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Letters to the Editor: Pigeons have become a nuisance in many urban areas

Readers write in from Siliguri, Kanpur, Calcutta, Barnala, Goa, Chennai, Mumbai and Ludhiana

The Editorial Board Published 20.09.23, 06:15 AM
Animal lovers must be more careful about feeding birds, wear masks around pigeons, and ensure that other birds are not being edged out by them.

Animal lovers must be more careful about feeding birds, wear masks around pigeons, and ensure that other birds are not being edged out by them. Sourced by the Telegraph

Cautionary tale

Sir — While it is important to conserve birds, especially those on the brink of extinction owing to human activities, it is equally necessary to know where to draw the line. Pigeons, for example, have become a nuisance in many urban areas. In Calcutta, pigeons seem to blissfully co-exist with people who feed them regularly. The kind humans seem unaware of the pulmonary diseases that pigeon droppings can cause. Moreover, pigeons can be an invasive and aggressive species, often harming the local ecological balance. Pigeons that are fed by humans also forget how to forage for food themselves. Animal lovers must be more careful about feeding birds, wear masks around pigeons, and ensure that other birds are not being edged out by them.


Subir Chattoraj, Siliguri

Deserved honour

Sir — Santiniketan, the town en­visioned and built by India’s first Nobel laureate, Rabindranath Tagore, has been declared a Unesco World Heritage Site. The Tagore family had contributed significantly towards revolutionising not only Indian education but also Indian art and culture. Tagore’s school at Santiniketan, Brahmacharyashrama, has now turned into the Visva-Bharati University. Hopefully, initiative will now be taken to restore the institution to its former glory.

Kirti Wadhawan, Kanpur

Sir — Santiniketan has received a well-deserved honour. The heritage tag for Santiniketan, an idea conceived by the former prime minister, Manmohan Singh, has finally come to fruition. Originally established in 1863, Santiniketan remains a popular tourist spot in West Bengal.

Murtaza Ahmad, Calcutta

Blind spot

Sir — The Mauritian re­gu­latory body, Financial Ser­vices Commission, had revoked the business and investment licences of Emerging India Fund Management Limited, which is connected to the Adani Group, eight months before the Hindenburg report. Once again, this raises concerns about the group and the government’s claims of a fair investigation of its businesses. Shell companies are not adequately scrutinised by the Enforcement Directorate and the Securities and Exchange Board of India. Despite tall claims about corruption and dynastic politics being eliminated, prominent Indian business families appear to be above the rule of the law in New India. The Supreme Court must take suo moto cognisance of the matter.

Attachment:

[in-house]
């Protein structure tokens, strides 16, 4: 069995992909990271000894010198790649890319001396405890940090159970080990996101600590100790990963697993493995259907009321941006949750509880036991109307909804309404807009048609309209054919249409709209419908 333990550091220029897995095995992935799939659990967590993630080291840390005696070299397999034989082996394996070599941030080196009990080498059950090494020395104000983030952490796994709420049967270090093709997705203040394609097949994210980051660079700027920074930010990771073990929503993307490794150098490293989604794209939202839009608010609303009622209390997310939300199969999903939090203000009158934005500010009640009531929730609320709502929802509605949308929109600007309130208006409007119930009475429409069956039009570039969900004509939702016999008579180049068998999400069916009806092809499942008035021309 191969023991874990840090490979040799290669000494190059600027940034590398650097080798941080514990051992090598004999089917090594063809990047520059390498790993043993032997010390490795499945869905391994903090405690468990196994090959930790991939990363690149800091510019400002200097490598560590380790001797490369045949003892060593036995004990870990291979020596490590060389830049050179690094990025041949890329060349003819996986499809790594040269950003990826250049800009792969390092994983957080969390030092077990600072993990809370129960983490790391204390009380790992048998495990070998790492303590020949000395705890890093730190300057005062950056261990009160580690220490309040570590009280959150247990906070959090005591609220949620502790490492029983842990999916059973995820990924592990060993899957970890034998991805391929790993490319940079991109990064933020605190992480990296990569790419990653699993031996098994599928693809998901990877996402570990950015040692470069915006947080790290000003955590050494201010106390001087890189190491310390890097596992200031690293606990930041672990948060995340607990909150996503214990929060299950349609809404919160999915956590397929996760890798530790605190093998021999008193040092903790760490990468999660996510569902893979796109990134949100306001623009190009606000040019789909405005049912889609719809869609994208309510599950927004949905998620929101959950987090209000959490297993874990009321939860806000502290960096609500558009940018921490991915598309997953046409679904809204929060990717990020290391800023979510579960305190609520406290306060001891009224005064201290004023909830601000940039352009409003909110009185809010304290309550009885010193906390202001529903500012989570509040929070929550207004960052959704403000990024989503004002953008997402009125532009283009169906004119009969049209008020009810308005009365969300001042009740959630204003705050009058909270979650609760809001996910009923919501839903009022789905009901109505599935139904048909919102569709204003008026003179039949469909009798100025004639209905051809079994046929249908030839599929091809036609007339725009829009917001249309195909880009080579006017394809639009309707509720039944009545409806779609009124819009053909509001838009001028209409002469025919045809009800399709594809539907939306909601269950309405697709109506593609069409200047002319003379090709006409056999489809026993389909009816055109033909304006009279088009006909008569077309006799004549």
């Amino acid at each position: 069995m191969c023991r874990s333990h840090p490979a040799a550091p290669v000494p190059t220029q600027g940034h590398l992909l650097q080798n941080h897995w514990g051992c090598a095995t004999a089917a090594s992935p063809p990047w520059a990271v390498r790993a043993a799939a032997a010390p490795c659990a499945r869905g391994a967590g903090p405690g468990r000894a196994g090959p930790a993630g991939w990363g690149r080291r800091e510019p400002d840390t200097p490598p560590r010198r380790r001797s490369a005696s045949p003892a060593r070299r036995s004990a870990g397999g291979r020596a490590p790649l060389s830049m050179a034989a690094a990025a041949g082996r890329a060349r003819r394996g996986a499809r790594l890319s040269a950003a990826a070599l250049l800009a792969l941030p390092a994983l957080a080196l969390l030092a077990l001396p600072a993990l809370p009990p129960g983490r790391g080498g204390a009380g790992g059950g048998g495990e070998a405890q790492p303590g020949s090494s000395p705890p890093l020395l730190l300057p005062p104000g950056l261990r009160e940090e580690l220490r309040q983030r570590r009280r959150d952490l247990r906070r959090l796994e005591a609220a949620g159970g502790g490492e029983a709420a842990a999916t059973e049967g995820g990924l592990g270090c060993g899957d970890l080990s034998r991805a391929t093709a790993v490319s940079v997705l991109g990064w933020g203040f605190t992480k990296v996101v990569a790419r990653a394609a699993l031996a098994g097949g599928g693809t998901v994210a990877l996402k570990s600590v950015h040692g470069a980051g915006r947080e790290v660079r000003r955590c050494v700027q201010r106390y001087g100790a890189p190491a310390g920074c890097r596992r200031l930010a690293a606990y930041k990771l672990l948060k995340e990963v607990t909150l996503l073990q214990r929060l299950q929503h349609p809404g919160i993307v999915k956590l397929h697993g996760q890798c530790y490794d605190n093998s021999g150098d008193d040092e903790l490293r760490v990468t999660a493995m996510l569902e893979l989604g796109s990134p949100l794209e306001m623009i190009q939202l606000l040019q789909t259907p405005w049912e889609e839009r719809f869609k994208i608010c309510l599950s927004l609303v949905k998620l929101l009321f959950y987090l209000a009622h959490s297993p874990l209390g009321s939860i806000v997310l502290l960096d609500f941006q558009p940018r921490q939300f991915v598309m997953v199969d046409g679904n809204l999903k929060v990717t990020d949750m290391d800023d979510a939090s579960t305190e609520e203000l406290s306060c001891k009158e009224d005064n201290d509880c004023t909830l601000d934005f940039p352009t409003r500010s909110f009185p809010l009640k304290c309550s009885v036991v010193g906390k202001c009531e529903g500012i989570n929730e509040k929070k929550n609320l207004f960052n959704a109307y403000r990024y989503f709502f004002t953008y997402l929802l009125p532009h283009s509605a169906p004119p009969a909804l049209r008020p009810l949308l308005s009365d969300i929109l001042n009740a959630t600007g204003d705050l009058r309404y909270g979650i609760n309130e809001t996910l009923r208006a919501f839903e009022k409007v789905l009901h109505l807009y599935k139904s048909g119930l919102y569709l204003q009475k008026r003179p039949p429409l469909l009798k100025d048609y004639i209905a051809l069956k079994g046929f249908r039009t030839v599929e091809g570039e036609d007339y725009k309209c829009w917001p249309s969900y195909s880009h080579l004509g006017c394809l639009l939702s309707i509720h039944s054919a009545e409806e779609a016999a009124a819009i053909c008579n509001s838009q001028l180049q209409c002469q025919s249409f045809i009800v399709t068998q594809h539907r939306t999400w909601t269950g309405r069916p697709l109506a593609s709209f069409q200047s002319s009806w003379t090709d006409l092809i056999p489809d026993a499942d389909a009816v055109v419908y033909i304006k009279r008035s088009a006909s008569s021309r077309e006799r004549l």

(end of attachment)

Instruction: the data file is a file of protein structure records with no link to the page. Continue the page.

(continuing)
P.K. Sharma, Barnala, Punjab

Selective action

Sir — The prime minister hosted a dinner for the police personnel on duty during the G20 Summit. This cannot make up for Narendra Modi’s reticence on Manipur. Modi had promptly visited the site of the Balasore tragedy to announce relief. It seems that he involves himself only in matters where he can act as a saviour.

S. Kamat, Alto Santa Cruz, Goa


Sir — Mumbai’s iconic double-decker buses have been withdrawn from service to cut down on operational costs. This is disheartening. The red double-decker buses operated by the Bri­hanmumbai Electricity Sup­ply and Transport un­dertaking have been an important part of the city’s public transport system for more than eight decades since 1937. The double-decker buses have not only been part of several movies but they were also the favourite mode of transport for tourists and are part of cherished childhood memories for many.

Ranganathan Sivakumar, Chennai

Sir — After serving various routes across Mumbai, the famous non-air-conditioned, double-decker buses of Mumbai have bid adieu to daily commuters and tourists after they were phased out by BEST as part of a ‘modernisation’ and cost-cutting project. Sitting on the upper deck of these buses and feeling the breeze and enjoying the view was always a pleasure. Instead, 900 air-conditioned, double-decker buses will be operated from bus depots in Mumbai.

One hopes that the discontinued buses will be repurposed as showpieces installed on Mumbai roads. They will also live on in our fond memories.

Jayanthy Subramaniam, Mumbai

Caring gesture

Sir — The Supreme Court has asked the Centre to extend the benefits of the PM Cares Fund to all orphan children regardless of whether their parents died due to Covid-19. One hopes that the apex court’s suggestion will positively affect the lives of orphaned children.

N. Ashraf, Mumbai

Use wisely

Sir — Artificial Intelligence is now contributing to public healthcare, education, agriculture, safety and even environmental conservation. India must thus suitably use AI and address several societal problems. But the path ahead is fraught with ethical dilemmas, data privacy concerns and the looming spectre of job losses. The government needs to prioritise ethics, fairness and inclusivity.

Shruti Saggar, Ludhiana

Festive delight

Sir — The number of community Ganesh Pujas has increased considerably in West Bengal. The popularity of the modak — supposedly a favourite sweetmeat of the deity — has risen among Bengalis as well. The delicious modak, which was scarcely available in Calcutta some years ago, is now found in many shops during this festival.

Sourish Misra, Calcutta

Sir — Ganesh Puja has become a surprisingly big affair in Calcutta purely because of political patronage.

Rima Roy, Calcutta

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